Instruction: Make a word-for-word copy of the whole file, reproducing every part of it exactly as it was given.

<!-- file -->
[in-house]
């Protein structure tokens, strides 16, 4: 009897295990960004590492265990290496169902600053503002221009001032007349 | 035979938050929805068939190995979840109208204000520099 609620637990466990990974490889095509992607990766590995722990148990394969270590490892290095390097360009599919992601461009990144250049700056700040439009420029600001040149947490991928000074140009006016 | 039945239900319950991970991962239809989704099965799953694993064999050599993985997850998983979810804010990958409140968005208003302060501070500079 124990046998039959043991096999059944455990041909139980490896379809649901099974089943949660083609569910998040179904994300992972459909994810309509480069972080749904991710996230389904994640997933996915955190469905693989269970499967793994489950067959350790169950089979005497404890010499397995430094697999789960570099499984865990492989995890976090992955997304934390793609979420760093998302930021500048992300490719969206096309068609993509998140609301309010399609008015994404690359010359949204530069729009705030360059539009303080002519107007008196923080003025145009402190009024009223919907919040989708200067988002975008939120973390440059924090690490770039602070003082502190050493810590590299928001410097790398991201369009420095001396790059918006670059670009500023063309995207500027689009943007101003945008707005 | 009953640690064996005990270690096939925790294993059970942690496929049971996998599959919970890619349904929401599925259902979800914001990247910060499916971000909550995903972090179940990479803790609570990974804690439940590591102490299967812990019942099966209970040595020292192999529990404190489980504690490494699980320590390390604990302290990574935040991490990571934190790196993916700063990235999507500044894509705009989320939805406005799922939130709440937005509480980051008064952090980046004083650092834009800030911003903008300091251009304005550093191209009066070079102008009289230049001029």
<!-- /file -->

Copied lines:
[in-house]
């Protein structure tokens, strides 16, 4: 009897295990960004590492265990290496169902600053503002221009001032007349 | 035979938050929805068939190995979840109208204000520099 609620637990466990990974490889095509992607990766590995722990148990394969270590490892290095390097360009599919992601461009990144250049700056700040439009420029600001040149947490991928000074140009006016 | 039945239900319950991970991962239809989704099965799953694993064999050599993985997850998983979810804010990958409140968005208003302060501070500079 124990046998039959043991096999059944455990041909139980490896379809649901099974089943949660083609569910998040179904994300992972459909994810309509480069972080749904991710996230389904994640997933996915955190469905693989269970499967793994489950067959350790169950089979005497404890010499397995430094697999789960570099499984865990492989995890976090992955997304934390793609979420760093998302930021500048992300490719969206096309068609993509998140609301309010399609008015994404690359010359949204530069729009705030360059539009303080002519107007008196923080003025145009402190009024009223919907919040989708200067988002975008939120973390440059924090690490770039602070003082502190050493810590590299928001410097790398991201369009420095001396790059918006670059670009500023063309995207500027689009943007101003945008707005 | 009953640690064996005990270690096939925790294993059970942690496929049971996998599959919970890619349904929401599925259902979800914001990247910060499916971000909550995903972090179940990479803790609570990974804690439940590591102490299967812990019942099966209970040595020292192999529990404190489980504690490494699980320590390390604990302290990574935040991490990571934190790196993916700063990235999507500044894509705009989320939805406005799922939130709440937005509480980051008064952090980046004083650092834009800030911003903008300091251009304005550093191209009066070079102008009289230049001029």